As I searched the topic of prayer, I had questions I hoped to find the answers to. How did the people in the Bible approach God? What did they say to Him? How did they bring their requests to Him? How did He answer? Are there common threads that run throughout the Bible regarding prayer? What can I learn that will help me pray more effectively? What can I learn about prayer? What can I learn about God?
I learned a tremendous amount in my personal search and hope the readers of my book will as well. Anyone who longs to better understand prayer from a Biblical standpoint will enjoy this book.
Thanks again for having me on your blog, Betty!
Harriet E Michael, Christian author and speaker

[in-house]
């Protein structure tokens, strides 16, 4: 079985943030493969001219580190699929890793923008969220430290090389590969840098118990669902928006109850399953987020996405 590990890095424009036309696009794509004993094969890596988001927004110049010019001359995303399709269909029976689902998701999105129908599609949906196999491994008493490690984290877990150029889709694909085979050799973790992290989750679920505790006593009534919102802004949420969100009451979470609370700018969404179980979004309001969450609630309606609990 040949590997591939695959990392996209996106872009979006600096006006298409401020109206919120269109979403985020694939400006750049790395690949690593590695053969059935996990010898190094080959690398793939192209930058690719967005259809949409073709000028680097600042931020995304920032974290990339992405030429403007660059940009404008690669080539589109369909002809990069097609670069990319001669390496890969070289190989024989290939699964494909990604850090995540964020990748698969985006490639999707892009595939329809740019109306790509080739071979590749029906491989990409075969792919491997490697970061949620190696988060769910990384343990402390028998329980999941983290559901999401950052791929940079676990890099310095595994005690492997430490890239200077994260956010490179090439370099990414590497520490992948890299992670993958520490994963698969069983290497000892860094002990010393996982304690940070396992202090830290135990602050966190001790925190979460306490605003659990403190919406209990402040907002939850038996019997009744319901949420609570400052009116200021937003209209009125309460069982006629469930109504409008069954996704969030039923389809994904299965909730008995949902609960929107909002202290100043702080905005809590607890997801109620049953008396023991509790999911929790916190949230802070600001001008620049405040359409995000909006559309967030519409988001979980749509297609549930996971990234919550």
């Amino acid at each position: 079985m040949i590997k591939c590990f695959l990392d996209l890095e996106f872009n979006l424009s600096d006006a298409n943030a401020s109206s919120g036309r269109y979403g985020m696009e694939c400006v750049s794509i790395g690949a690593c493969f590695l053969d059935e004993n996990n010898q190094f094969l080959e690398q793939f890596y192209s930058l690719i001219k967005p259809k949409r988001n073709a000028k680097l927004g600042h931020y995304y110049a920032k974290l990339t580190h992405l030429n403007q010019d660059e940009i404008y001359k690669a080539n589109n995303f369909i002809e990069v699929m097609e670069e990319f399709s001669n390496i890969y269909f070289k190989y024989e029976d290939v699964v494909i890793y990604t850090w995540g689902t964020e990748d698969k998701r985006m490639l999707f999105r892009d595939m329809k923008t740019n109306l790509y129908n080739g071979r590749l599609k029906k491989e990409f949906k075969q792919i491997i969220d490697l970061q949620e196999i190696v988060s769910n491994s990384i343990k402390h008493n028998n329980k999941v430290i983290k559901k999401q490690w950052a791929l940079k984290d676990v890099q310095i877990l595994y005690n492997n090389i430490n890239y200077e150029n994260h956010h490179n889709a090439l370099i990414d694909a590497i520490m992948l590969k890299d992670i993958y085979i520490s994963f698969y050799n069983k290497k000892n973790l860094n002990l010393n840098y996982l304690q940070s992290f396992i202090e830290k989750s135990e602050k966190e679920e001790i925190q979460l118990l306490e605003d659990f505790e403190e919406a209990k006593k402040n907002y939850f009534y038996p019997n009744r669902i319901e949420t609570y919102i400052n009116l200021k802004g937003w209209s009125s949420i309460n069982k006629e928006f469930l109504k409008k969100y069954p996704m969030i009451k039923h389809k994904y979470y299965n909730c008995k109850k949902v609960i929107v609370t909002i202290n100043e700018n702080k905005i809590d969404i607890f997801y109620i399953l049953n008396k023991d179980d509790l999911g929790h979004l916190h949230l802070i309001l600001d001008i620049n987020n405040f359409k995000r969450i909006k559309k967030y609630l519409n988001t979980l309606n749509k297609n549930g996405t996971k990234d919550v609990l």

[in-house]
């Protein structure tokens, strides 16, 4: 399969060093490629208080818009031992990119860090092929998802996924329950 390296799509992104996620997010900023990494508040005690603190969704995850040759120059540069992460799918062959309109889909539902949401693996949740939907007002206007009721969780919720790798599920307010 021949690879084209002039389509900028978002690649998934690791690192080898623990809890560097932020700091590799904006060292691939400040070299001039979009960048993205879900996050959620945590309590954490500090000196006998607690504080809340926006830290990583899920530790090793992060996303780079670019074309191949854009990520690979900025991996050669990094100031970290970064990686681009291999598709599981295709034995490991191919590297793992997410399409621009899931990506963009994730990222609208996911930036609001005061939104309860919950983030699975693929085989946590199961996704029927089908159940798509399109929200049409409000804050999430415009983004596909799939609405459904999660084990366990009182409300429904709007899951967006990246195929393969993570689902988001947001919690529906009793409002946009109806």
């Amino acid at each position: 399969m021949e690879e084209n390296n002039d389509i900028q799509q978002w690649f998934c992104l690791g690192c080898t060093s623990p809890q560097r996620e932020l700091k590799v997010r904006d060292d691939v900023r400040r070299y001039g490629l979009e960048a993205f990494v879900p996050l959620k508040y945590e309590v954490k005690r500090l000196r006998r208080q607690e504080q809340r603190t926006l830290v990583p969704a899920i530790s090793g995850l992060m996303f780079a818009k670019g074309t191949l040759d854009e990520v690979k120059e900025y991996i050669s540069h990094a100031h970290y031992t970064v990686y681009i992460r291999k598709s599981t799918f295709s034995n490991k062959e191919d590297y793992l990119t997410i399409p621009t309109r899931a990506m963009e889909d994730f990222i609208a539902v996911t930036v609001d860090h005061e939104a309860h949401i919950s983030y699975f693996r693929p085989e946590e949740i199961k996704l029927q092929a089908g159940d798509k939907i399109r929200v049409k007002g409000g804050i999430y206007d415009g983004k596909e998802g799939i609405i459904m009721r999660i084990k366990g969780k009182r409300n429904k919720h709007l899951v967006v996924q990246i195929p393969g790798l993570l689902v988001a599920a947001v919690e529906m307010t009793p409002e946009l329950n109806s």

Born in Nigeria, West Africa, as the daughter of missionaries, Harriet Michael is a writer, gardener, wife of over 35 years, mother of four, and grandmother of one.
She holds a BS in nursing from West Virginia University but has discovered her passion for writing. Since her first published article in 2010, she now has over a hundred and fifty published articles and devotions.
Harriet is a member of American Christian Fiction Writers and Louisville Christian Writers. Her book, Prayer: It’s Not About You, a finalist in the 2011 Women of Faith book contest, is set for release in September, 2015 by Pix-N-Pens Publishing Company.
Early this year, I was ranting online about the rabbit damage among my freshly-planted flowers. It was springtime and I had happily transplanted rows of beautiful marigolds. I purchased marigolds of several hues and mixed them generously across the front of my flowerbed. At that point, I should have photographed them. Because they are no more.